- Hampshire, A. Cecil
- Ship histories and stories, WWII operations
- RAN Ships
- None noted.
- December 2001 edition of the Naval Historical Review (all rights reserved)
As the day wore on Stannard took his trawler to the aid of other ships of the Group whenever they were hard-pressed, although the Arab herself had been damaged. But it was obvious to him that in their present situation the battle could have only one eventual outcome for the ships. There were no anti-aircraft guns on the heights around the fjord to drive off the bombers. Those same snow-capped hills effectively masked the ships’ radar sets so that they could gain no prior warning of the approaching enemy.
Tried to the limit of endurance by incessant air raids and the necessity for constant vigilance against the threat of a night attack by enemy surface craft or submarines, the trawlermen were verging on collapse from fatigue. In four days Arab alone had undergone 31 enemy air attacks during which more than 130 bombs had been aimed at her.
Stannard made up his mind. He took his ship beneath the exiguous shelter of an overhanging cliff and secured her head and stern. He found a cave nearby and stocked it with blankets and provisions. Lewis guns from the ship were taken ashore and set up around the cave for defence. At the top of the cliff the lieutenant established an air raid lookout post and equipped it with machine guns. Then, remaining onboard himself, he sent his crew ashore to the cave to snatch some much-needed rest. Next day the Gaul and Aston Villa joined the Arab at her anchorage and their crews joined up with that of Stannard in the cave shelter and took turns at manning the lookout post.
Whenever enemy aircraft approached the trawlers Stannard opened fire on them and spoilt their aim. At dusk he left the guns and, with the earphones on in the asdic cabinet, kept anti-submarine watch throughout the hours of darkness.
In daylight the dive bombers came over in flights of 12 at a time, concentrating their efforts against the little group of trawlers huddled in the lee of the cliff. Others screamed down to beat up the sailors’ lookout post. The Gaul took a direct hit amidships which damaged her so badly that she later had to be sunk. Next a bomb slammed into the Aston Villa and started a fierce fire onboard. Only a handful of her crew had remained in the ship and the uninjured got ashore. Promptly Stannard boarded the Arab with two of his men, for the blazing Aston Villa only a few yards away constituted a menace as the flames licked nearer to her magazine and depth charges. Coolly he cut the trawler’s moorings and manoeuvred her away to a safe distance. Miraculously the Aston Villa did not blow up. Her crew managed to extinguish the fire, and her engine room staff laboured so mightily and to such good effect that she could actually steam at six knots by the time that Namsos had to be evacuated. Despite the pleadings of her captain the trawler had to be sunk by our own forces, for as a lame duck she could never have cleared the coast before the dive bombers found her again.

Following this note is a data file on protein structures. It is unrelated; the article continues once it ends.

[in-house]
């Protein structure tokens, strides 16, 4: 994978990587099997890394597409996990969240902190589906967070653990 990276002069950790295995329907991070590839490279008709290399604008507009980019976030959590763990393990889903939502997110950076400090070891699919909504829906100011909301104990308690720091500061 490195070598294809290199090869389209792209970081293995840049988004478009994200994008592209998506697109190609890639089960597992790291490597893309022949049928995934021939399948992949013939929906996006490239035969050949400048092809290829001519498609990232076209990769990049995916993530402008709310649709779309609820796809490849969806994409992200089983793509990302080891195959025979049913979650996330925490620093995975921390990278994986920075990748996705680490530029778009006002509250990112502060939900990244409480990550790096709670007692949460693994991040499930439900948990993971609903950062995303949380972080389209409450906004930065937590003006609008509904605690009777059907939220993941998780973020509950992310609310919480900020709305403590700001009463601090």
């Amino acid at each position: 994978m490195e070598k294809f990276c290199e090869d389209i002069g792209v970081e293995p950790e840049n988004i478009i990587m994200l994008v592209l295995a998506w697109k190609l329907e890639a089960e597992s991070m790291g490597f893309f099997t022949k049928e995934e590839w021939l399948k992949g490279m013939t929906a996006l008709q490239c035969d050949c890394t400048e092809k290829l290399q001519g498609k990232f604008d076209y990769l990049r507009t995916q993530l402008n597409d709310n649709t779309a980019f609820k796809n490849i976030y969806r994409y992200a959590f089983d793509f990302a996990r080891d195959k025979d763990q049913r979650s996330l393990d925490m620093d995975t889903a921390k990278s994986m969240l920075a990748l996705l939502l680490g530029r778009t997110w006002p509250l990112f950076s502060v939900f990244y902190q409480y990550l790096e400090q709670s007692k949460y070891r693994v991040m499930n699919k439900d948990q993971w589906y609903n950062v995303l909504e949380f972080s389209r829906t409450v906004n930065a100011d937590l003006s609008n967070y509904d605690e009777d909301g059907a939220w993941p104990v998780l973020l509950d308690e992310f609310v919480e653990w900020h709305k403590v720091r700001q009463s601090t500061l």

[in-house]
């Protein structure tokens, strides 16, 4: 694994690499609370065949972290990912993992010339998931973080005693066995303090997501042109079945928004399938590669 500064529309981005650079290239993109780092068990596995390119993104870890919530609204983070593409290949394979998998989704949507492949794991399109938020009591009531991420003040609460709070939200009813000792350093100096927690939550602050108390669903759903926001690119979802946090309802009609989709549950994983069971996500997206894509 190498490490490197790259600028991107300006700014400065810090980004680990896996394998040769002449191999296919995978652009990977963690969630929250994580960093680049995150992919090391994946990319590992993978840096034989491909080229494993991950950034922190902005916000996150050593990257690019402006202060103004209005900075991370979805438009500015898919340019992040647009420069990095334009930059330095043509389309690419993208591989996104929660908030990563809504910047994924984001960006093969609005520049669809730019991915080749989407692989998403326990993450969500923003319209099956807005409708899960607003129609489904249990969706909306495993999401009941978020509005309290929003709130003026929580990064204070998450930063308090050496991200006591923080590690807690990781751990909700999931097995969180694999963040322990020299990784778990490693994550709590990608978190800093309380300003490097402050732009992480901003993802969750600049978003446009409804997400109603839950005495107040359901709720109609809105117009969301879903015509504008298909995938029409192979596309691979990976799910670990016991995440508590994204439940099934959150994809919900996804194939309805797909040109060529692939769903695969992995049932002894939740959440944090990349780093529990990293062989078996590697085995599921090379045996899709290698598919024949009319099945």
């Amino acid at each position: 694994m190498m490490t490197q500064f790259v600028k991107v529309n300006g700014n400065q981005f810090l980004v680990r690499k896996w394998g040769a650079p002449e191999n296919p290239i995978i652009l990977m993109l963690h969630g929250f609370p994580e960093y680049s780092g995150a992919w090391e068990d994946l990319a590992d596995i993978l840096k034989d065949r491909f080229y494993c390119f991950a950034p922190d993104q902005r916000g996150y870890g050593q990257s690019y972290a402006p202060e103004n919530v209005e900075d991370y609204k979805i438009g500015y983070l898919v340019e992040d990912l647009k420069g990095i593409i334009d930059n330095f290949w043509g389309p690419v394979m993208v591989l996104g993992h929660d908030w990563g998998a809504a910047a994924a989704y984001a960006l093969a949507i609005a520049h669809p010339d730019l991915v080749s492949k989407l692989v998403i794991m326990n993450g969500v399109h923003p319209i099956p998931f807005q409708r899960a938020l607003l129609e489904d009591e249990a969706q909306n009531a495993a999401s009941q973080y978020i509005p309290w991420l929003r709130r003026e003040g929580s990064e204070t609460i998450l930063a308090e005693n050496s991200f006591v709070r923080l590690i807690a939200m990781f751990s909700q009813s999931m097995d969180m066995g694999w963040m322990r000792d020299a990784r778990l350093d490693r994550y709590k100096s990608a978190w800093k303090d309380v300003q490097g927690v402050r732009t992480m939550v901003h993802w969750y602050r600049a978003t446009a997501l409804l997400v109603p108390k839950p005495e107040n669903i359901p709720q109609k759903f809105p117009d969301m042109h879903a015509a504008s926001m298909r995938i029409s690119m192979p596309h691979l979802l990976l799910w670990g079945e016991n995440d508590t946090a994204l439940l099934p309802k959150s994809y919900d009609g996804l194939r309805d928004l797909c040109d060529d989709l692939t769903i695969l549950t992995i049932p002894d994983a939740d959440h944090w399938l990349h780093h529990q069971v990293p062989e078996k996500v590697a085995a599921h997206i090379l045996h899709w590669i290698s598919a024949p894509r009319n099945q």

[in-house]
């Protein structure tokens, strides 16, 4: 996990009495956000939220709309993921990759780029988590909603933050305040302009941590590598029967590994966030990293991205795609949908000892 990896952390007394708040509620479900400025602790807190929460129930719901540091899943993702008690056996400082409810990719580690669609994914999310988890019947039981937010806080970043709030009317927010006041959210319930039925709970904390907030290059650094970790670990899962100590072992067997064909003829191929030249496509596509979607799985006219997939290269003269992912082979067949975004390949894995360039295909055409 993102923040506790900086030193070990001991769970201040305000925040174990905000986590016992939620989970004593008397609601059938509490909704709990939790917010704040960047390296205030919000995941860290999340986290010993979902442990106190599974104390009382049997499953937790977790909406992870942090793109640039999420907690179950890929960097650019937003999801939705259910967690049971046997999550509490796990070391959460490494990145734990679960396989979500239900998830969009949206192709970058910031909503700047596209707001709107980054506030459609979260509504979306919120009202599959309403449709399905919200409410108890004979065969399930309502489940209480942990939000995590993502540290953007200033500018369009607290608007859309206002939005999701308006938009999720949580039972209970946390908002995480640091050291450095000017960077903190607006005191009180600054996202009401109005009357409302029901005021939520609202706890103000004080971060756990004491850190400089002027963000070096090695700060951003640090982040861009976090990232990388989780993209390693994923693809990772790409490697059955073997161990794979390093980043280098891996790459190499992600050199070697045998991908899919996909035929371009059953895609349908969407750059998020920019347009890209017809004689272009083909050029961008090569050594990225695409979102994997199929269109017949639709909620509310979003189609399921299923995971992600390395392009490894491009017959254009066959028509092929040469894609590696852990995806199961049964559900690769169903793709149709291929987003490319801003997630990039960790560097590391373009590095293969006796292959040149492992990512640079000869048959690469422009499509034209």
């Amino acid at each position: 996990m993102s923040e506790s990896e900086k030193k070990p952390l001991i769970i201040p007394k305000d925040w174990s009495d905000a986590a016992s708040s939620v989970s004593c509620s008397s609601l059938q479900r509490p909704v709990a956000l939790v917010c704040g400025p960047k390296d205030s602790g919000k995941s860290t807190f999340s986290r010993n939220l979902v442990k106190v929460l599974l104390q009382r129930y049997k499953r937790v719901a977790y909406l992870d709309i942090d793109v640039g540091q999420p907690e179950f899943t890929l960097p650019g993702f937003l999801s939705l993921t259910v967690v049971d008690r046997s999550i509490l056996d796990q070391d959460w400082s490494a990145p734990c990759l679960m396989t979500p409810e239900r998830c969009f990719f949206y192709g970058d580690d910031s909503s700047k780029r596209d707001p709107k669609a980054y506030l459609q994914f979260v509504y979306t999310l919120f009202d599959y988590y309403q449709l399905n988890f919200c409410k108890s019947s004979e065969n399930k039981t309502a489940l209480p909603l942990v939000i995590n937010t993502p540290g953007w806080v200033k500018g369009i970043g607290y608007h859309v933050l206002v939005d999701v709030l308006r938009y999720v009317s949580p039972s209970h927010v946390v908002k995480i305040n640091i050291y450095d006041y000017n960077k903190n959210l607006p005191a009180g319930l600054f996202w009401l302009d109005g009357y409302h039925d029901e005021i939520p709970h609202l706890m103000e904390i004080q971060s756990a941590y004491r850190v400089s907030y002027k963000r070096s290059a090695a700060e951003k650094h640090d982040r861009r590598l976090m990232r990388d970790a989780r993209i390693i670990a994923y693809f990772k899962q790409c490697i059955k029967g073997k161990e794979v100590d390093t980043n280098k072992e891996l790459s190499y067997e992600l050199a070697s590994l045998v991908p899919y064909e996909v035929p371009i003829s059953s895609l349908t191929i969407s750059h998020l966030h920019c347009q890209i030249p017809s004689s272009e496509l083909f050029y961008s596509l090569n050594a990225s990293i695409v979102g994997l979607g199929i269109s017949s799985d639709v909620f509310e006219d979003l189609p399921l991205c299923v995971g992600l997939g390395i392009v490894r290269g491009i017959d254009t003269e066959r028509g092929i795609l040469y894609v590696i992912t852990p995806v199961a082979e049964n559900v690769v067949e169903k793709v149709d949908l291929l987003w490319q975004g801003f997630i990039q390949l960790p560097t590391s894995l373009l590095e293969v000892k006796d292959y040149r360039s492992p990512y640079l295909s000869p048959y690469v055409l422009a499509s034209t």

Evacuation now became the order of the day, and at Namsos and Andalsnes the weary, defeated men of the Expeditionary Force and their Norwegian comrades clambered aboard warships and transports hastily sent to bring them away. Overhead the triumphant Luftwaffe planes circled and swooped ceaselessly.
Torn and scarred by bomb fragments and cannon fire, her plates leaking, her available living spaces crowded with survivors from other ships and from the shore, the gallant little Arab at last turned her battered bows towards the mouth of Namsen Fjord and the open sea. For five days Stannard, almost single-handed, had maintained his weary men in their cave shelter ashore and fought off all attempts to sink his ship. So well planned had been the defences of his lookout post that despite the incessant bombing and machine-gunning only one man had even been wounded. Now at last they were leaving this hell on earth.
But, like clouds of enraged hornets, the Junkers attacked the departing ships again and again with reckless fury. As the trawler steamed towards the open sea columns of spray soared skywards from near-misses, almost blotting her from sight. Dive bombers swooped with chattering cannon, to be met and deflected by the steady barrage flung up by Arab’s gunners.